“This revised Corolla features the fifth-generation version of Toyota’s hybrid system, bringing a big boost in performance to the 1.8-litre model in particular, as well claiming improved refinement and response. The safety and infotainment tech gets an upgrade, too. Fundamentally, this remains a sharp-looking, comfort-orientated family car, with… a petrol-electric hybrid powertrain line-up that… shouldn’t be sniffed at as a stop-gap to going full EV.

“The lithium-ion battery pack has a 14% greater output, a 14% (18kg) lower weight and is more compact. The control electronics are more efficient and quieter. And the electric motors are more powerful. Put this together with a substantial amount of recalibration and the additional torque-fill now available from the gutsier e-motors… [and] the new 1.8-litre Corolla is more of a surprising transition than the overall increase might lead you to suspect.

Over a mixed driving route… the car was reporting it had been in EV mode 72% of the time. Toyota’s hybrid tech has really come of age

“The updated car is immediately more brisk. A lot of work has gone into remapping the accelerator response so it better matches driver intentions, dialling back the revs the CVT requires for a given amount of progress. It is also quieter at speed.

“The car can [also] use the adaptive cruise control gear to automatically vary the amount of deceleration you get when you lift off the throttle. This… simply means it maintains a safe distance from the car in front without you having to intervene with the friction brakes, even when slowing almost to a stop. This is so unexpectedly polished that it turns [the Corolla] into a one-pedal driving experience much of the time – something that’s usually the reserve of pure EVs.”

“Updates to the Toyota Corolla’s hybrid system mean that the latest version of the entry-level 1.8-litre engine has 138bhp at its disposal. [That’s] more than enough performance for everyday driving and getting up to motorway speeds without needing to mash the accelerator into the carpet.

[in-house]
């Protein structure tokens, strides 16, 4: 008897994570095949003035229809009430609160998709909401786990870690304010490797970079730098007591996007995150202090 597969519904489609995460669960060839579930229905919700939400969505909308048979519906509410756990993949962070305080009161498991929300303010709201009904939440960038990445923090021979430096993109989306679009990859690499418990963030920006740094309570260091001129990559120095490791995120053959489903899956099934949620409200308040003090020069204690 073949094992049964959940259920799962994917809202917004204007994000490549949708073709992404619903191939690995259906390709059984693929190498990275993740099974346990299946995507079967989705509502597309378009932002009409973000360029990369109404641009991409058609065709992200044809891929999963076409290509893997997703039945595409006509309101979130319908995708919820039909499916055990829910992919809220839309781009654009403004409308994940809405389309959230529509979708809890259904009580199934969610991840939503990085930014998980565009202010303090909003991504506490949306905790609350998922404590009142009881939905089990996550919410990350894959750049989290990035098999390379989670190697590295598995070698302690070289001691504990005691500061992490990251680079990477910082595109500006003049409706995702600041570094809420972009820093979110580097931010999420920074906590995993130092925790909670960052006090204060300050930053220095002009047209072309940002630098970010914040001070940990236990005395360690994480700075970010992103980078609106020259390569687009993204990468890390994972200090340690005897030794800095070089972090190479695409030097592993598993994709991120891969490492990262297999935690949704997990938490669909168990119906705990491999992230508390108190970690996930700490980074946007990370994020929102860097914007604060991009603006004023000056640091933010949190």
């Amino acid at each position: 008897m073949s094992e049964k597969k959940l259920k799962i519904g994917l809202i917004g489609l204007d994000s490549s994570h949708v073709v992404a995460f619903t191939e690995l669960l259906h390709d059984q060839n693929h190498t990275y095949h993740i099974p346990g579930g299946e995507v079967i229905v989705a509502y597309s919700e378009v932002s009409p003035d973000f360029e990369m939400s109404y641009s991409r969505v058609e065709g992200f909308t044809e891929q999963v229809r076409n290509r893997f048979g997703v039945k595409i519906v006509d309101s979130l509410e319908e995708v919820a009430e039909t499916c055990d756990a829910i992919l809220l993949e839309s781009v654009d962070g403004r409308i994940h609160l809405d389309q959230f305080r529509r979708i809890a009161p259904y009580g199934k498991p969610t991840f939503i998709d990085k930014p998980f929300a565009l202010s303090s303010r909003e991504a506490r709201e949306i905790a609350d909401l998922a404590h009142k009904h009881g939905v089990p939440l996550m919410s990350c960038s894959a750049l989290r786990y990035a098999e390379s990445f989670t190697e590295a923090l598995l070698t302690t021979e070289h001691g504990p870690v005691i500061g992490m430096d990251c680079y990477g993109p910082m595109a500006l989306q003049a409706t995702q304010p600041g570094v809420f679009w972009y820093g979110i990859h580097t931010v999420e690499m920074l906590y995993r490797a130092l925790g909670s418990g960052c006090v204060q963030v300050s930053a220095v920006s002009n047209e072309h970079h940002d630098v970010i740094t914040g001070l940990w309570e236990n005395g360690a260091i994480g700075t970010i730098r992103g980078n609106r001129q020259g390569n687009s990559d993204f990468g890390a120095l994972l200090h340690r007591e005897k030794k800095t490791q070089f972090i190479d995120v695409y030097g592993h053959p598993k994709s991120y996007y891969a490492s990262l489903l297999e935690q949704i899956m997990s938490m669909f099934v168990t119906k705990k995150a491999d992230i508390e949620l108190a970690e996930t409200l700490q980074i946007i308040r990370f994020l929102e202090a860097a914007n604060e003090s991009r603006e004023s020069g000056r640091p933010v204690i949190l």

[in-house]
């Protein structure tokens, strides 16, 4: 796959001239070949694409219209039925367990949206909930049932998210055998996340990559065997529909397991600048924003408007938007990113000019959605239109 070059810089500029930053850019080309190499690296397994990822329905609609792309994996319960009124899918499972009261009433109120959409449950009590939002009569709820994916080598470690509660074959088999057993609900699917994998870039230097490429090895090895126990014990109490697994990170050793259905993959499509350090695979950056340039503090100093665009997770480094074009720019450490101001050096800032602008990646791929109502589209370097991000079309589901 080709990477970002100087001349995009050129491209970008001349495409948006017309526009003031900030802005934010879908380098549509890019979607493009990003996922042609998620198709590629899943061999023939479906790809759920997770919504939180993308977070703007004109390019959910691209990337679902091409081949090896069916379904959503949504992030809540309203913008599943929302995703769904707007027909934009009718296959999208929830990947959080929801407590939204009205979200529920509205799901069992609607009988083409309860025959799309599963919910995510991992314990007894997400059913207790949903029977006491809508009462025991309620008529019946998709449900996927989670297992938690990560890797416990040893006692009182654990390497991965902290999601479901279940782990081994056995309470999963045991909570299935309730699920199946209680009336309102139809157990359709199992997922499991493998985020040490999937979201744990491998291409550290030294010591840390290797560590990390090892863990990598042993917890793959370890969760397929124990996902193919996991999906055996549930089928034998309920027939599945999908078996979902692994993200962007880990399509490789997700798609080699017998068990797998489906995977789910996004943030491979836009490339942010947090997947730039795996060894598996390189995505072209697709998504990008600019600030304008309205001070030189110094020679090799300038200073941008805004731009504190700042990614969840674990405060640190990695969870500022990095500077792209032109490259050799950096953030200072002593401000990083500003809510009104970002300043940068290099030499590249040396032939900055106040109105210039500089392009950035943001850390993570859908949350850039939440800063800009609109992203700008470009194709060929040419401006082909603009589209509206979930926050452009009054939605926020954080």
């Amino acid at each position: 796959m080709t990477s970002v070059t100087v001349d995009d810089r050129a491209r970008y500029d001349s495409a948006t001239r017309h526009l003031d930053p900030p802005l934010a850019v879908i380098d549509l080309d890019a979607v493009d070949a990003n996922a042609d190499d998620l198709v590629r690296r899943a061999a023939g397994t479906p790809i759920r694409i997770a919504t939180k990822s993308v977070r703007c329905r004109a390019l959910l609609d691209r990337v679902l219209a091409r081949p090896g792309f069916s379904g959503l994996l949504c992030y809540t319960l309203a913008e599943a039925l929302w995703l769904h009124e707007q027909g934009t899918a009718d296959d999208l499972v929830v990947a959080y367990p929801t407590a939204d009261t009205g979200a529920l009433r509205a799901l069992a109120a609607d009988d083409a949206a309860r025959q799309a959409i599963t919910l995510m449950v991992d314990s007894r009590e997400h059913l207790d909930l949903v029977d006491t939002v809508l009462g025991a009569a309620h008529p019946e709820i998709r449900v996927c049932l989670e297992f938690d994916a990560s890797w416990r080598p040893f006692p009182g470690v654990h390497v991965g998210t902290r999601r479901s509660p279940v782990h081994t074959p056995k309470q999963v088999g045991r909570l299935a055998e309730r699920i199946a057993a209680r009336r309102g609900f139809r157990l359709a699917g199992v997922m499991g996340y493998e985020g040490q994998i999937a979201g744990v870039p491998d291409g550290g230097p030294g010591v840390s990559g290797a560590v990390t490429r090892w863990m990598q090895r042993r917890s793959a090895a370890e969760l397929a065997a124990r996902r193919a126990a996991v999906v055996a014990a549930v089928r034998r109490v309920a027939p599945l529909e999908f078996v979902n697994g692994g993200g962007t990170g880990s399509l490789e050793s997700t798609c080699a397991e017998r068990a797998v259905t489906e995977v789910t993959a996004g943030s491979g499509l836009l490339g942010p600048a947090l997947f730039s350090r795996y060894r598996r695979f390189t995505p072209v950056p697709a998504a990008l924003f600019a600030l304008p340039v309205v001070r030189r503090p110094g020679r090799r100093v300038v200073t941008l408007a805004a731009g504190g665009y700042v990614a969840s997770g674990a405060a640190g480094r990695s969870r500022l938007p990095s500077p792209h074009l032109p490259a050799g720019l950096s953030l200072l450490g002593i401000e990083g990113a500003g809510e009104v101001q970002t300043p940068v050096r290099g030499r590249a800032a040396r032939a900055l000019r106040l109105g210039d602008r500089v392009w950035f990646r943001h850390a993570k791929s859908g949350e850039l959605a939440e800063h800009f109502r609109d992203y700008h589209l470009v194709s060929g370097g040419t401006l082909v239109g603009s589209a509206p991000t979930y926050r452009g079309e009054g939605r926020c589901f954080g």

“Fancy a bit of pampering? Well, forget the spa and buy yourself a Corolla instead because… it’s one of the most comfortable cars in the family car class. It has softer suspension than [some other rivals], which means it smooths off the rough edges of road ridges better and fidgets less on patchy sections of motorway.

The Toyota Corolla is a brilliant family car. It’s comfortable, well made, well equipped and remarkably frugal in real-world driving

“When you’re driving normally, you’ll find that the Corolla is a fine handling car. The steering is precise and its weight builds in a progressive manner, starting light for city driving and ending up with a heft that’s reassuring. There’s even a reasonable amount of feedback streaming to your fingertips [and] a decent feeling of composure at faster speeds.”

Learn more: 2023 Toyota Corolla revealed

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Sales, Production, and Export Results for May 2022 | Sales, Production, and Export Results | Profile | Company

Toyota Motor Corporation works to develop and manufacture innovative, safe and high-quality products and services that create happiness by providing mobility for all. We believe that true achievement comes from supporting our customers, partners, employees, and the communities in which we operate. Since our founding over 80 years ago in 1937, we have applied our…

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Toyota Motor Corporation works to develop and manufacture innovative, safe and high-quality products and services that create happiness by providing mobility for all. We believe that true achievement comes from supporting our customers, partners, employees, and the communities in which we operate. Since our founding over 80 years ago in 1937, we have applied our Guiding Principles in pursuit of a safer, greener and more inclusive society. Today, as we transform into a mobility company developing connected, automated, shared and electrified technologies, we also remain true to our Guiding Principles and many of the United Nations’ Sustainable Development Goals to help realize an ever-better world, where everyone is free to move.

SDGs Initiatives https://global.toyota/en/sustainability/sdgs/